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Bush Calls Constitution: ‘Just a Goddamned Piece of Paper’

December 18th, 2005 - by admin

Doug Thompson / Capitol Hill Blue – 2005-12-18 01:14:11


(Dec 9, 2005) — Last month, Republican Congressional leaders filed into the Oval Office to meet with President George W. Bush and talk about renewing the controversial USA Patriot Act.

Several provisions of the act, passed in the shell shocked period immediately following the 9/11 terrorist attacks, caused enough anger that liberal groups like the American Civil Liberties Union had joined forces with prominent conservatives like Phyllis Schlafly and Bob Barr to oppose renewal.

GOP leaders told Bush that his hardcore push to renew the more onerous provisions of the act could further alienate conservatives still mad at the President from his botched attempt to nominate White House Counsel Harriet Miers to the Supreme Court.

“I don’t give a goddamn,” Bush retorted. “I’m the President and the Commander-in-Chief. Do it my way.”

“Mr. President,” one aide in the meeting said. “There is a valid case that the provisions in this law undermine the Constitution.”

“Stop throwing the Constitution in my face,” Bush screamed back.

“It’s just a goddamned piece of paper!”
I’ve talked to three people present for the meeting that day and they all confirm that the President of the United States called the Constitution “a goddamned piece of paper.”

And, to the Bush Administration, the Constitution of the United States is little more than toilet paper stained from all the shit that this group of power-mad despots have dumped on the freedoms that “goddamned piece of paper” used to guarantee.

Attorney General Alberto Gonzales, while still White House counsel, wrote that the “Constitution is an outdated document.”
Put aside, for a moment, political affiliation or personal beliefs.

It doesn’t matter if you are a Democrat, Republican or Independent.

It doesn’t matter if you support the invasion or Iraq or not. Despite our differences, the Constitution has stood for two centuries as the defining document of our government, the final source to determine — in the end — if something is legal or right.

Every federal official — including the President — who takes an oath of office swears to “uphold and defend the Constitution of the United States.”
Supreme Court Justice Antonin Scalia says he cringes when someone calls the Constitution a “living document.”

“”Oh, how I hate the phrase we have-a ‘living document,’” Scalia says. “We now have a Constitution that means whatever we want it to mean. The Constitution is not a living organism, for Pete’s sake.”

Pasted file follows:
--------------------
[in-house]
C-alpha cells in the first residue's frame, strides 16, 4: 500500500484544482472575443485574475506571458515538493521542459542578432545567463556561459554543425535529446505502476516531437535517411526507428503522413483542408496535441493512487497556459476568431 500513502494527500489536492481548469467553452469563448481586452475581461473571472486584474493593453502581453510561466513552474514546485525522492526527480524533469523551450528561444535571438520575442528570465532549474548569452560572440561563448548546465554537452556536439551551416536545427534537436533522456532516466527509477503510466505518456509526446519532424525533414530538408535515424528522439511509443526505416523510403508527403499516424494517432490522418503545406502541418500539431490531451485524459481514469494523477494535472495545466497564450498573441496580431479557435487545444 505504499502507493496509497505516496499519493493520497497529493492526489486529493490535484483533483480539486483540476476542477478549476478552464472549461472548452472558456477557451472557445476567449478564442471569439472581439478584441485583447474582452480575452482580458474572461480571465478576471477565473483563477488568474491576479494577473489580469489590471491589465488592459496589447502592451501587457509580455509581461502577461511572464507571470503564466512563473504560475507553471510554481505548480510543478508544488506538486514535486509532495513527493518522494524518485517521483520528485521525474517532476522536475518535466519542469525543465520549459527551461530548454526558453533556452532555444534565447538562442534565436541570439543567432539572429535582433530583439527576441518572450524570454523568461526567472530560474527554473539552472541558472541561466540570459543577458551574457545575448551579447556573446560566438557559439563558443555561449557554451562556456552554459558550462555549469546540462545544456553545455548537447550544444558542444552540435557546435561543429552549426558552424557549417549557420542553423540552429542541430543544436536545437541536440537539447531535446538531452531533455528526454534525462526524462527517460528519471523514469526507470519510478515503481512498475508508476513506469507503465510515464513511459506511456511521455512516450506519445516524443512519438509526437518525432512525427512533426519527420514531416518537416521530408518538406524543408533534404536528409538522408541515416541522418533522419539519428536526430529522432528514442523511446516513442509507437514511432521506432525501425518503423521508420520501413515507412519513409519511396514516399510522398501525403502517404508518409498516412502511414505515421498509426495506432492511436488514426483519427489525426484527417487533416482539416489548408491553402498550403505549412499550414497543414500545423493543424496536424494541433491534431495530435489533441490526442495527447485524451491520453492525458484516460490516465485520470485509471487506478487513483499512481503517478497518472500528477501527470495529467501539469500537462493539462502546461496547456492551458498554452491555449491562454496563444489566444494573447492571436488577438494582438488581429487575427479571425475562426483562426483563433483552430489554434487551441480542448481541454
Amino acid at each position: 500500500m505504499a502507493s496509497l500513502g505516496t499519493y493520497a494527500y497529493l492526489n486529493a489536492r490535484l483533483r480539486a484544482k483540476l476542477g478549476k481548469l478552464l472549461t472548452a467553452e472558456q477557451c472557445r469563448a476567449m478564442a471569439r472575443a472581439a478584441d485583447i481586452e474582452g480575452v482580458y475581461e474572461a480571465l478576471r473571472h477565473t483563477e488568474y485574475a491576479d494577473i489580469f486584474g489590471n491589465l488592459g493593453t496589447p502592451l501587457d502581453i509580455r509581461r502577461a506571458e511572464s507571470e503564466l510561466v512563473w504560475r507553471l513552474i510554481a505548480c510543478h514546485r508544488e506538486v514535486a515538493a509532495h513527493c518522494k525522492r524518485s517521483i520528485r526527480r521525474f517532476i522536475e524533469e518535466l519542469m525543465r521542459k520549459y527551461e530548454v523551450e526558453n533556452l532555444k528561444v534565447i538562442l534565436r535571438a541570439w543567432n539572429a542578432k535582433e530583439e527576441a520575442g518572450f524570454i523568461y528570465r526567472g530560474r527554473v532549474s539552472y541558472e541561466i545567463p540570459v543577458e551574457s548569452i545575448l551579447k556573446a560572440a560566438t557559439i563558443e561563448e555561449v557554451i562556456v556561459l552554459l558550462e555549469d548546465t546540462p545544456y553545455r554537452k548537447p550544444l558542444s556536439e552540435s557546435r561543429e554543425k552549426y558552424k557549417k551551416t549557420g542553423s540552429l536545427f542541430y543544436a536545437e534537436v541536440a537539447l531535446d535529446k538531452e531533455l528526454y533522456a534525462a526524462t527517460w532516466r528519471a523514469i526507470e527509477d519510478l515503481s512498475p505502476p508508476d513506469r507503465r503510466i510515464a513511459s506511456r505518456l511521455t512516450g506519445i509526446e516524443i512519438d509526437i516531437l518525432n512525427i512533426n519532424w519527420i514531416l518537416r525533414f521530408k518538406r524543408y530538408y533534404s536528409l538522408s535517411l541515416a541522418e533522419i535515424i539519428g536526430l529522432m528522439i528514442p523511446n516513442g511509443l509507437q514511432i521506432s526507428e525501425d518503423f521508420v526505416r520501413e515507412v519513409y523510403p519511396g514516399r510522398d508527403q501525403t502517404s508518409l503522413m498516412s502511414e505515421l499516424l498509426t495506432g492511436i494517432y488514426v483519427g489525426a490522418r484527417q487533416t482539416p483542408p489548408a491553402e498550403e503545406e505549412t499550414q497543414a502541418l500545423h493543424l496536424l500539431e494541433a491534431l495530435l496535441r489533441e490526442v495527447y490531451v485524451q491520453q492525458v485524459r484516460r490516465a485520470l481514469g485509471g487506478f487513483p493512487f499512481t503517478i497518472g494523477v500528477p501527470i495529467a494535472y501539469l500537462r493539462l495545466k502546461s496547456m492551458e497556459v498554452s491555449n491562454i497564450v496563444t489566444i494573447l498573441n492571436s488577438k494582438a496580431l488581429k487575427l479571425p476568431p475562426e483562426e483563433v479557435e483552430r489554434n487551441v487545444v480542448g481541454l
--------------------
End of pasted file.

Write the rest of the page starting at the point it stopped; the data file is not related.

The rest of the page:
As a judge, Scalia says, “I don’t have to prove that the Constitution is perfect; I just have to prove that it’s better than anything else.”

President Bush has proposed seven amendments to the Constitution over the last five years, including a controversial amendment to define marriage as a “union between a man and woman.” Members of Congress have proposed some 11,000 amendments over the last decade, ranging from repeal of the right to bear arms to a Constitutional ban on abortion.

Scalia says the danger of tinkering with the Constitution comes from a loss of rights.
“We can take away rights just as we can grant new ones,” Scalia warns. “Don’t think that it’s a one-way street.”

And don’t buy the White House hype that the USA Patriot Act is a necessary tool to fight terrorism. It is a dangerous law that infringes on the rights of every American citizen and, as one brave aide told President Bush, something that undermines the Constitution of the United States.
But why should Bush care? After all, the Constitution is just “a goddamned piece of paper.”

NOTICE: In accordance with Title 17 U.S.C. Section 107, this
material is distributed without profit to those who have expressed a
prior interest in receiving the included information for research and
educational purposes.***

A Holiday Miracle Reborn

December 18th, 2005 - by admin

Gar Smith / Berkeley Daily Planet – 2005-12-18 01:10:40


Last December, songwriter John McCutcheon (the man the Oakland Tribune calls “the Bruce Springsteen of folk music” slowly approached a microphone at Berkeley’s Freight and Salvage and announced a special song. Those who knew the song grew silent. Those who heard it for the first time were soon nodding their heads in quiet affirmation. Some wept.

My name is Francis Tolliver, I come from Liverpool.